The Homestake Mine started yielding gold in 1876. If you had asked George Hearst, the operator at the time, if the mine would someday yield the secrets of the universe I bet he would have laughed you out of the room. But sure enough, by 1960 a laboratory deep in the mine started doing just that. Many experiments have been conducted there in the five and a half decades since. The Large Underground Xenon (LUX) experiment is one of them, and has been running is what is now called the Sanford Underground Research Facility (SURF) for about four years. LUX’s first round of data was collected in 2013, with the experiment and the rest of the data slated to conclude in 2016. The method, hardware, and results wrapped up in LUX are utterly fascinating.
It’s All About Noise Filtering
Detecting dark matter is exceedingly hard. So much so that we’ve never actually done it. A sufficiently large detector like the LUX can hope to catch just a few interactions per year. To make sure that these aren’t missed, it’s important to filter out as many non-events as possible. This is the reason behind the underground location; 4,850 feet of earth stand between the detector and open air to reduce cosmic rays by a factor of 1 million. That doesn’t get rid of everything but it becomes possible to discern false readings.
The ultra pure Xenon further filters this noise in the system. What is left is a very dark environment waiting for Weakly Interactive Massive Particles (WIMPs) to pass through it. Theory tells us that somewhere between millions and billions of the WIMP dark matter particles move through one square centimeter of space every second. But one square centimeter on a subatomic scale is a vast and empty space. With the noise filtered out, researchers are just waiting for a WIMP to collide with a Xenon nucleus.
Xenon is a scintillator; when the nucleus is struck by a fast-moving subatomic particle, it gives off a photon. Ionizing electrons are also a result of the interaction and they in turn create secondary scintillation. The pattern of primary and secondary light is specific to the type of interaction and, if measured properly, can be used to distinguish a dark matter interaction from other events. The good news is that we’re really good at measuring light. In fact, you can probably already guess what mechanism is used in the measurement: a Photomultiplier Tube (PMT).
PMTs are used in all kinds of scientific measurement equipment, and also appear often in medical devices and photography equipment. We seen this last example as a source for a PMT that Kerry Wong used to demonstrate the speed of light.
LUX has 122 PMTs in its sensor array. A fair amount of signal conditioning sets the levels before being fed into the custom triggering system. Then things really start to get interesting. Readings are summed into 16 groups of PMTs which are then processed by the triggering system to establish if the pattern is that of a possible dark matter interaction. If you need to do a lot of very fast, parallel processing, what kind of hardware do you choose? You’re right, you reach for an FPGA and build up a system around it.
If you’re on the edge of your seat for details, the research team has come through in a big way. In November they published a paper entitled FPGA-based Trigger System for the LUX Dark Matter Experiment. And even if you don’t want to dig that deep, Professor Frank L.H. Wolfs at the University of Rochester has a concise set of pages dedicated to the triggering hardware which was designed by Wojtek Skulski.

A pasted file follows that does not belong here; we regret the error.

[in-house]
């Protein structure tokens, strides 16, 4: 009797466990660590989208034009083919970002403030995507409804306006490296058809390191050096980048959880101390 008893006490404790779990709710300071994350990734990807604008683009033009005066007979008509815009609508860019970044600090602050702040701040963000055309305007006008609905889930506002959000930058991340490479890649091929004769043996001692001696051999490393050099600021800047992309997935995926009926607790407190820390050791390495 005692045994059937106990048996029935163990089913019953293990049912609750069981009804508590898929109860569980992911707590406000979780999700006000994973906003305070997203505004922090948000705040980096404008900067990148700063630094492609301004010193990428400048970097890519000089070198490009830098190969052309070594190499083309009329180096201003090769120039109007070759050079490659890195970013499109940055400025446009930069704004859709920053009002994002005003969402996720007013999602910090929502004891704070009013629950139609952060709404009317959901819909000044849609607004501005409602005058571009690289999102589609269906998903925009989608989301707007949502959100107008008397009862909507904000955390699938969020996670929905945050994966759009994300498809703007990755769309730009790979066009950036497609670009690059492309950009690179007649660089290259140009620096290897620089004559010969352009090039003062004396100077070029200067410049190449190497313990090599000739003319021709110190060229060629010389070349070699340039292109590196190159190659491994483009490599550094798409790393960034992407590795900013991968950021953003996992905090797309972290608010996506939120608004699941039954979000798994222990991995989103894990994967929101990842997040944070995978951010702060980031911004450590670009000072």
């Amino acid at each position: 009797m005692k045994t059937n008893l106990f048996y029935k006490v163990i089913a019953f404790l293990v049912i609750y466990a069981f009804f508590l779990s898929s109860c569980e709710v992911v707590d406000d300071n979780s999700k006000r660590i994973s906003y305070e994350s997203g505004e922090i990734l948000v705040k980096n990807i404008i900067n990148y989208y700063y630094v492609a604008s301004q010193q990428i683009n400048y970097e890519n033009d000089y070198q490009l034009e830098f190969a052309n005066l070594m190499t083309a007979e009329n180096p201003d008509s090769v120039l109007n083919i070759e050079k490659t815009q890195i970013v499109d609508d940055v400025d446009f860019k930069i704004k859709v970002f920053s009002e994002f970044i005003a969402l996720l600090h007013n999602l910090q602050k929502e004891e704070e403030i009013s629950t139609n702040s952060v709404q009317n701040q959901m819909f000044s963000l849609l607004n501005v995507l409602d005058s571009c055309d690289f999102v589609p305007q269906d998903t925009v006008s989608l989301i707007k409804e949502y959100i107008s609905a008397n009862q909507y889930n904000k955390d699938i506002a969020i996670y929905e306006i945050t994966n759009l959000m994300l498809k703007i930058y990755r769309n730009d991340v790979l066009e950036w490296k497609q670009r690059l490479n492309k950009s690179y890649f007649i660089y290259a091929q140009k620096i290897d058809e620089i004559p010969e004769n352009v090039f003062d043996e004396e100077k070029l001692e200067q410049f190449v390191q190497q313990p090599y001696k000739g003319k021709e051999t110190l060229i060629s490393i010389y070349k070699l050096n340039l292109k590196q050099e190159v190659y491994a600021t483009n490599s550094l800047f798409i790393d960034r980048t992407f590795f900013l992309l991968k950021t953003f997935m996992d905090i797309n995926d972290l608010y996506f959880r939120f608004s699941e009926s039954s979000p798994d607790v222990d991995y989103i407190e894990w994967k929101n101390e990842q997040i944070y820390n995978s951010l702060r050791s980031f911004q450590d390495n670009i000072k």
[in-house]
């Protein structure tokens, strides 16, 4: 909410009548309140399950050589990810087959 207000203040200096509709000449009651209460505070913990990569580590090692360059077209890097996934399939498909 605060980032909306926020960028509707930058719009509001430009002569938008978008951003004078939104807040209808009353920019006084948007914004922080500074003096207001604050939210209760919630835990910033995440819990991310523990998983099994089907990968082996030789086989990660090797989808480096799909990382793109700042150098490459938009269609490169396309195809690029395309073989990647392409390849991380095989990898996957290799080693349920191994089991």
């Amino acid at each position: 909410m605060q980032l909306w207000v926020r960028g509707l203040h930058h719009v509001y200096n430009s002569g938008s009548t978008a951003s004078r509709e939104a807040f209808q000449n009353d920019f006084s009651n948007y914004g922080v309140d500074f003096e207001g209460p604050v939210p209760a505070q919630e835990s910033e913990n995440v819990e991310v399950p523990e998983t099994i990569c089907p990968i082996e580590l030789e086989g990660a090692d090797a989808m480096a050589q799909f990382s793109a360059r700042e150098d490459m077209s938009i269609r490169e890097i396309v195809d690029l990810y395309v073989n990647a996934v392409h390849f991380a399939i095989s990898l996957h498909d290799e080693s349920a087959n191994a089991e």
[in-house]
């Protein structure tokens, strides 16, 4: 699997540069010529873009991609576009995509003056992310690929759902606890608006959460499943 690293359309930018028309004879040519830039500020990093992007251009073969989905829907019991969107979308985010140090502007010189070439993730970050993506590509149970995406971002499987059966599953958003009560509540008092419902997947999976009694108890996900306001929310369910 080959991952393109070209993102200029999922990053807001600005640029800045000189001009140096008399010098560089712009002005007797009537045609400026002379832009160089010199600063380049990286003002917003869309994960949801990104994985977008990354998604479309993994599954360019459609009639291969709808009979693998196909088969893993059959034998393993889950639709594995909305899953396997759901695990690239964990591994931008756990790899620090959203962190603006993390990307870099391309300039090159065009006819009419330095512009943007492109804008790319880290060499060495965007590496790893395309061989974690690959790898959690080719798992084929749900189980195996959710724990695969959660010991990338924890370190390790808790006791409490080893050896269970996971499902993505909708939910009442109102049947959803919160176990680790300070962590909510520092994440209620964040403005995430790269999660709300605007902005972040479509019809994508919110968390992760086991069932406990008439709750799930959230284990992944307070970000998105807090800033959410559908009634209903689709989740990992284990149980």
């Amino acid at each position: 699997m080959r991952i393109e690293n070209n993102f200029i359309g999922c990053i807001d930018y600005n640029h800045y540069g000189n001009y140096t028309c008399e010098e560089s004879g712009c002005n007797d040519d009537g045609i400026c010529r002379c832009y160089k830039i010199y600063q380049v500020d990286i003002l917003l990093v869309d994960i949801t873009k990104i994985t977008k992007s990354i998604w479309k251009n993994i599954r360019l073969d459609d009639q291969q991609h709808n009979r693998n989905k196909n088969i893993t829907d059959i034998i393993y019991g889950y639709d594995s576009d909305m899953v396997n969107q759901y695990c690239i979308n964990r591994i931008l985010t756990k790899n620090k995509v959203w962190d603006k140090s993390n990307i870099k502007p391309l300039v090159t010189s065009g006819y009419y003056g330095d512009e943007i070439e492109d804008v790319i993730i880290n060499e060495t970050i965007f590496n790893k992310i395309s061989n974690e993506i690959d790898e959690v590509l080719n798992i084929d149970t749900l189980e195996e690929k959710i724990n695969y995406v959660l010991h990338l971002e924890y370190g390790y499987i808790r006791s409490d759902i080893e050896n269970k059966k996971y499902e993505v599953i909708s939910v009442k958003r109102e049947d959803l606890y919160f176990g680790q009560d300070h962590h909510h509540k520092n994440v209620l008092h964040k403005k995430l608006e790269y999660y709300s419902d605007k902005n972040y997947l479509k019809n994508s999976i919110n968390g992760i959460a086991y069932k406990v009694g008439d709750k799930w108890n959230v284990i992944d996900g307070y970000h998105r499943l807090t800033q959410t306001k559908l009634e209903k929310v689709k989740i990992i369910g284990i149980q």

The current iteration of the trigger pulse digitizer board goes by the part number DDC-8DSP. Two of these boards use a Xilinx Spartan-3A to capture the signals using 14-bit resolution at 64 MHz. Each of these boards collects and processes the signals, then send the data to a Trigger Builder board via HDMI cables. This board gets its name because it is responsible for inspecting for a characteristic pattern of primary and secondary scintillation that indicates a WIMP interaction (and differentiates from other interactions). The diagram on the left is from the published paper and illustrates the signal pattern that the hardware is looking for.
Did it Work?
Ah, be careful what you ask. Yes, LUX worked, delivering the first round of data in 2013 as anticipated. The real question is did it detect dark matter? Evidence of dark matter has not been proven in that data. But this, the most sensitive detector ever build for this purpose, hasn’t gone to waste. The research team has been able to further establish what properties WIMPs do not possess.
The experiment is currently running another round, having been further configured based on the 2013 data. This data set is expected to be ready in June of this year and will be the last run for this iteration of LUX. In the works is the LUX-ZEPLIN project which will use a much larger detector apparatus with vastly more liquid xenon, 488 PMTs in the sensor array, and several other improvements.
Experiments that Deserve Celebrity Status
When first hearing about LUX, you might be reminded of similar experiments to detect neutrinos because both experiments need to be located underground to filter out cosmic noise. Neutrino experiments have a higher public profile, although they’re probably not at celebrity status like the Large Hadron Collider. And there will be an exciting neutrino detection experiment sharing he SURF facility with LUX before too long.
With one billion dollars committed to build the new Deep Underground Neutrino Experiment (DUNE), planned to start searching for neutrinos in 2022, it is easy to look at these types of experiments as the new space race. Surely, investment in experimentation will yield technological advancements similarly transformative as those which can be attributed to mankind making our way into space. The missing piece of the puzzle is widespread public awareness and excitement for scientific discovery.